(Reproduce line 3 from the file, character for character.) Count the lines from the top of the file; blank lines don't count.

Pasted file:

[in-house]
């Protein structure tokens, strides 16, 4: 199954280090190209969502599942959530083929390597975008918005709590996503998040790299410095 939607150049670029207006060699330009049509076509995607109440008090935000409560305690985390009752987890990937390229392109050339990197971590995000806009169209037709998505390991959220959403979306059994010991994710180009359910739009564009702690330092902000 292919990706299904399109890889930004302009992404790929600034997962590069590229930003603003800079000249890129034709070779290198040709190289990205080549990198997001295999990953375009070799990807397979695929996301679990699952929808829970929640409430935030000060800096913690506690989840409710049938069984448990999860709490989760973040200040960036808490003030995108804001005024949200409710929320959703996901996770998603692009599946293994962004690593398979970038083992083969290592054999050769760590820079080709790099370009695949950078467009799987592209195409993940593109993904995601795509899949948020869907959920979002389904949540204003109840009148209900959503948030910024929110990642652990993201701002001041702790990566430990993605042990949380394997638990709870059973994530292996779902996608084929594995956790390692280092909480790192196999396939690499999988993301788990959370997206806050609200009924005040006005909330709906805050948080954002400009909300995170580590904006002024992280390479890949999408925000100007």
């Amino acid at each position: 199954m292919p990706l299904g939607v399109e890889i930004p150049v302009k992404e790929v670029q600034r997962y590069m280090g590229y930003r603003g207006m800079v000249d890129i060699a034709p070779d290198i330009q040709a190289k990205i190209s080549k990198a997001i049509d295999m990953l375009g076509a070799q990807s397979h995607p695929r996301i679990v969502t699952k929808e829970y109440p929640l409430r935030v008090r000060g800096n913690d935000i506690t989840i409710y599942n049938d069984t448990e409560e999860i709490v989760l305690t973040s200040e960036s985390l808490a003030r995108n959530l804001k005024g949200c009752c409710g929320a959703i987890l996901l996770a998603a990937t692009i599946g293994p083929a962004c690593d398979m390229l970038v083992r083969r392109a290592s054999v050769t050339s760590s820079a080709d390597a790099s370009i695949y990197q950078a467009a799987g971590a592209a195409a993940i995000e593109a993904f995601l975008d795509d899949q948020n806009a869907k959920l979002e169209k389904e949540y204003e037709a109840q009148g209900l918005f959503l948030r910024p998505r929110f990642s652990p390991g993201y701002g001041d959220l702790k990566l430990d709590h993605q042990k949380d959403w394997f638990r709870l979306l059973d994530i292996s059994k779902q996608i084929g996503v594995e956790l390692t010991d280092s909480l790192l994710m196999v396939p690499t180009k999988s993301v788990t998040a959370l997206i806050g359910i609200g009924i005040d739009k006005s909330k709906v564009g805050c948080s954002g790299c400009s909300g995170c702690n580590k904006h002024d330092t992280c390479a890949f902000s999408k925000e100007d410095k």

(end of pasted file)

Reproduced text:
């Amino acid at each position: 199954m292919p990706l299904g939607v399109e890889i930004p150049v302009k992404e790929v670029q600034r997962y590069m280090g590229y930003r603003g207006m800079v000249d890129i060699a034709p070779d290198i330009q040709a190289k990205i190209s080549k990198a997001i049509d295999m990953l375009g076509a070799q990807s397979h995607p695929r996301i679990v969502t699952k929808e829970y109440p929640l409430r935030v008090r000060g800096n913690d935000i506690t989840i409710y599942n049938d069984t448990e409560e999860i709490v989760l305690t973040s200040e960036s985390l808490a003030r995108n959530l804001k005024g949200c009752c409710g929320a959703i987890l996901l996770a998603a990937t692009i599946g293994p083929a962004c690593d398979m390229l970038v083992r083969r392109a290592s054999v050769t050339s760590s820079a080709d390597a790099s370009i695949y990197q950078a467009a799987g971590a592209a195409a993940i995000e593109a993904f995601l975008d795509d899949q948020n806009a869907k959920l979002e169209k389904e949540y204003e037709a109840q009148g209900l918005f959503l948030r910024p998505r929110f990642s652990p390991g993201y701002g001041d959220l702790k990566l430990d709590h993605q042990k949380d959403w394997f638990r709870l979306l059973d994530i292996s059994k779902q996608i084929g996503v594995e956790l390692t010991d280092s909480l790192l994710m196999v396939p690499t180009k999988s993301v788990t998040a959370l997206i806050g359910i609200g009924i005040d739009k006005s909330k709906v564009g805050c948080s954002g790299c400009s909300g995170c702690n580590k904006h002024d330092t992280c390479a890949f902000s999408k925000e100007d410095k």